Black History Month 2024

Black History Month: Celebrating African Americans and the Arts

St. Joseph Center acknowledges that Black History is a part of American history, but during this special month of recognition, we would be remiss if we didn’t acknowledge the overall contributions of African Americans in our communities.

This is the theme of “African Americans and the Arts” during Black History Month, celebrating the profound impact of Black educators and artists.

At St. Joseph Center, we acknowledge the achievements of African Americans in education and the arts, including figures like Alvin Ailey and Debbie Allen, who were black dance educators. Dance has provided opportunities for black people to showcase their talent and creativity, breaking barriers and making a significant impact in the arts industry. Debbie Allen continues her legacy as an educator for marginalized youth by running the Debbie Allen Dance Academy in Los Angeles. From pioneers in literature like award-winning science fiction author Octavia Butler to local talents making a difference in their communities, the contributions of Black educators in the arts are profound.

This 1950s image released by Alvin Ailey American Dance Theater shows dancer Alvin Ailey. The Alvin Ailey American Dance Theater celebrates its 60th anniversary this season, and it’s marking the moment by looking back at its founder, who grew up in poverty in the rural South and created one of the most visible dance companies in the world. (Zoe Dominic/Alvin Ailey American Dance Theater via AP)

Many other iconic Black artists, like Maya Angelou, Duke Ellington, and Kara Walker. It is important to recognize the struggles they’ve overcome as integral parts of their success. Maya Angelou rose above racial segregation and poverty to become a renowned poet and civil rights activist. Duke Ellington faced discrimination and limited opportunities in the music industry but still revolutionized jazz. Kara Walker challenges stereotypes and racism through her art, addressing issues of race and gender.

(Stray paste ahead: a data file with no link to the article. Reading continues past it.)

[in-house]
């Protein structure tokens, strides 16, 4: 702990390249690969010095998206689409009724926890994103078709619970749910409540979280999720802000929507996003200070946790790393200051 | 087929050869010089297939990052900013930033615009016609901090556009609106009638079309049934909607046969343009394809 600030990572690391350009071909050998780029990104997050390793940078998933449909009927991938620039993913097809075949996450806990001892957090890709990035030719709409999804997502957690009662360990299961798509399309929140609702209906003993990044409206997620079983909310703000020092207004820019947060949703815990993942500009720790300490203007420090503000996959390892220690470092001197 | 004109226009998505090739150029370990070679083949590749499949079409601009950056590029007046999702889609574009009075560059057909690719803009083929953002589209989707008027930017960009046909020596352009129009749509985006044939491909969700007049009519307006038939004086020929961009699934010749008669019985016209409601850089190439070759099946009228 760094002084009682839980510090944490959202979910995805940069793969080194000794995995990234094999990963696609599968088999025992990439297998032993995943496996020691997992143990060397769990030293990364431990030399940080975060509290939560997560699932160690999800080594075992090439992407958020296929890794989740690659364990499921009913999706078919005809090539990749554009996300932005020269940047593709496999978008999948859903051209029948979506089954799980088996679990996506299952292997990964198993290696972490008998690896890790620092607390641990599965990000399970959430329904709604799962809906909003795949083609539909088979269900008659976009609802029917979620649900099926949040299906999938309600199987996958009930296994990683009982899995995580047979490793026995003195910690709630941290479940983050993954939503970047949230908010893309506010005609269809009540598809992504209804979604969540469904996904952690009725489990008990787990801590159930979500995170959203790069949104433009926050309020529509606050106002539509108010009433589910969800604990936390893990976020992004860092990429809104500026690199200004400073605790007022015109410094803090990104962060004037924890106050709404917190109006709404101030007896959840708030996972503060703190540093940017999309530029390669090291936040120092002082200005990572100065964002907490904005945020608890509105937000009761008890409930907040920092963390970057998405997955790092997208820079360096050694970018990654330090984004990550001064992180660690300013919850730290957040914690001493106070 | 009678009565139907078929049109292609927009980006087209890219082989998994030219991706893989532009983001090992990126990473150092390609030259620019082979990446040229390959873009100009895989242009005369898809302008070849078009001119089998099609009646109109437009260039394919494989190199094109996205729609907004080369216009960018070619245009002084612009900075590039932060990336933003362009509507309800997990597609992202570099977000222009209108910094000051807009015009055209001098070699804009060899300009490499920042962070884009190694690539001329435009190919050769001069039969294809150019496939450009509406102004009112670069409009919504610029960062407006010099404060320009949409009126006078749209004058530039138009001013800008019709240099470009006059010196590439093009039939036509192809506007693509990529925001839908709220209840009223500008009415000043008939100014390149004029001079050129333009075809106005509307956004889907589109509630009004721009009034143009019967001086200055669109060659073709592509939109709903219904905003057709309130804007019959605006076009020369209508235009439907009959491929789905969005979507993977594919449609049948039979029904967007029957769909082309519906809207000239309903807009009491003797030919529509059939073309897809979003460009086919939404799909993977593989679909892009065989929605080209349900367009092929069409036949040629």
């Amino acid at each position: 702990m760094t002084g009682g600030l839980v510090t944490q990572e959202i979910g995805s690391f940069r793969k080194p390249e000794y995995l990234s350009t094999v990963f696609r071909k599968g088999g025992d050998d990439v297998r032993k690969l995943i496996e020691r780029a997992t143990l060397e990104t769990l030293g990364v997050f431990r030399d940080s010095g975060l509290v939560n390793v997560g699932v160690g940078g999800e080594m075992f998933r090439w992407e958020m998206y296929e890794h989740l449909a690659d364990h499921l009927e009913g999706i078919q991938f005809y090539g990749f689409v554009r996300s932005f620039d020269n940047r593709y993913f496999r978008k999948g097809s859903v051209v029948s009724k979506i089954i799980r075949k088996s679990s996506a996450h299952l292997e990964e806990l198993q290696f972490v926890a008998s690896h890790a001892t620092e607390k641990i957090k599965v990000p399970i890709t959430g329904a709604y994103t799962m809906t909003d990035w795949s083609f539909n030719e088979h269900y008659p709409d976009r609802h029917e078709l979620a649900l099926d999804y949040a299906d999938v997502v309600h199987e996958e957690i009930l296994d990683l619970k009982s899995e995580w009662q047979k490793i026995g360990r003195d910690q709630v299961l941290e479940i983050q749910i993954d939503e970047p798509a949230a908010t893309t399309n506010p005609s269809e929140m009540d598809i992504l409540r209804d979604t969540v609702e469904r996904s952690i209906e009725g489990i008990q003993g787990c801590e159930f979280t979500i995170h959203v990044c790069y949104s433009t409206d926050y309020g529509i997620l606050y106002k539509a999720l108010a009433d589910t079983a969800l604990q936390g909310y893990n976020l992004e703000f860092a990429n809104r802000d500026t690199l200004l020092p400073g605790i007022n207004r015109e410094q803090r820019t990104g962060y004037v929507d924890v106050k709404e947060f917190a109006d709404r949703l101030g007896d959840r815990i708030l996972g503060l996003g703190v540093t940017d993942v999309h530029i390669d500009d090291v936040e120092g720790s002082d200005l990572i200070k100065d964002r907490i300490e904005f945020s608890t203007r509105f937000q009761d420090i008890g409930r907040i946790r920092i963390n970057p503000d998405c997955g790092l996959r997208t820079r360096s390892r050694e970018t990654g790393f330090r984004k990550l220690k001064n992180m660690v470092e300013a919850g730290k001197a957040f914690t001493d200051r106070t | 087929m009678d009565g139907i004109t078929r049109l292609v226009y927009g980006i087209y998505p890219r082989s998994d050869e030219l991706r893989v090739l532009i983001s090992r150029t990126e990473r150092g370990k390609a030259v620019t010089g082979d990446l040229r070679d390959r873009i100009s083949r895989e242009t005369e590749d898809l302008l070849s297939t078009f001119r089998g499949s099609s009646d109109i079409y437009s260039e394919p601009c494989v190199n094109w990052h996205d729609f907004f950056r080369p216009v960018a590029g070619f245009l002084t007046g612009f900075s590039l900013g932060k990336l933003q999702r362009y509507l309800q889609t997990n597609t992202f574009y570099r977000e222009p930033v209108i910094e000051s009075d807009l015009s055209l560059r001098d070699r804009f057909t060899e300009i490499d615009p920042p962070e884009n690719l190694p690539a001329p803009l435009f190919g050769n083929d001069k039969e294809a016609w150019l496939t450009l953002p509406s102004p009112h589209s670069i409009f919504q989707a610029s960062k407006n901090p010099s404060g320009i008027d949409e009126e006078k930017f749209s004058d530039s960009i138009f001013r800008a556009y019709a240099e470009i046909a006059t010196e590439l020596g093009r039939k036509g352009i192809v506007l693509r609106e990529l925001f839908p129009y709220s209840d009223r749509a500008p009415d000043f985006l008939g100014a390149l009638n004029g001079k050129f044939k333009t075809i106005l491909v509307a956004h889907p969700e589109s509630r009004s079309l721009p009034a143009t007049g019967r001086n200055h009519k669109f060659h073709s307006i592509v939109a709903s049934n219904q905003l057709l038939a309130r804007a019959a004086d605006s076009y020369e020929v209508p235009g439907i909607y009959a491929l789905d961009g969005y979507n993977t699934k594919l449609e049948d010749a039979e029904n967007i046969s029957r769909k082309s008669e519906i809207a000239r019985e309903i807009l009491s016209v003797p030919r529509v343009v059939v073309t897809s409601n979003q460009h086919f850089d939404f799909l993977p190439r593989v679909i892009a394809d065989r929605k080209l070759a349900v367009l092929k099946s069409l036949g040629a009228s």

Black Artist James Ferrell Finds a Home


St. Joseph Center also celebrates the remarkable journey of James Ferrell, a Black artist who once faced homelessness and is now thriving. His story of resilience while staying true to his love of art is truly inspiring.

After the death of his beloved wife, James’ health declined, and he faced significant financial hardships until he ended up where he never thought he’d be living in his van on the streets of Venice. When he wasn’t sure where to turn, he found the help he needed at St. Joseph Center and started coming to the Bread and Roses Café.

He quickly became a popular diner, known for his cheery and positive attitude toward life. In addition to receiving nourishing meals and supportive case management services, James worked diligently towards getting a home of his own week by week. When asked about his experience developing a passion for the arts, James shared that while growing up in the 60’s, he learned many of his skills such as carpentry, planting, and cooking from his family and neighborhood mentors. Due to segregation, many of his black neighbors had to pull together their own resources in the community.


Please enjoy the lyricism of Theresa tha S.O.N.G.B.I.R.D., as we honor her poem, “You So Black” that has had a viral impact across the globe: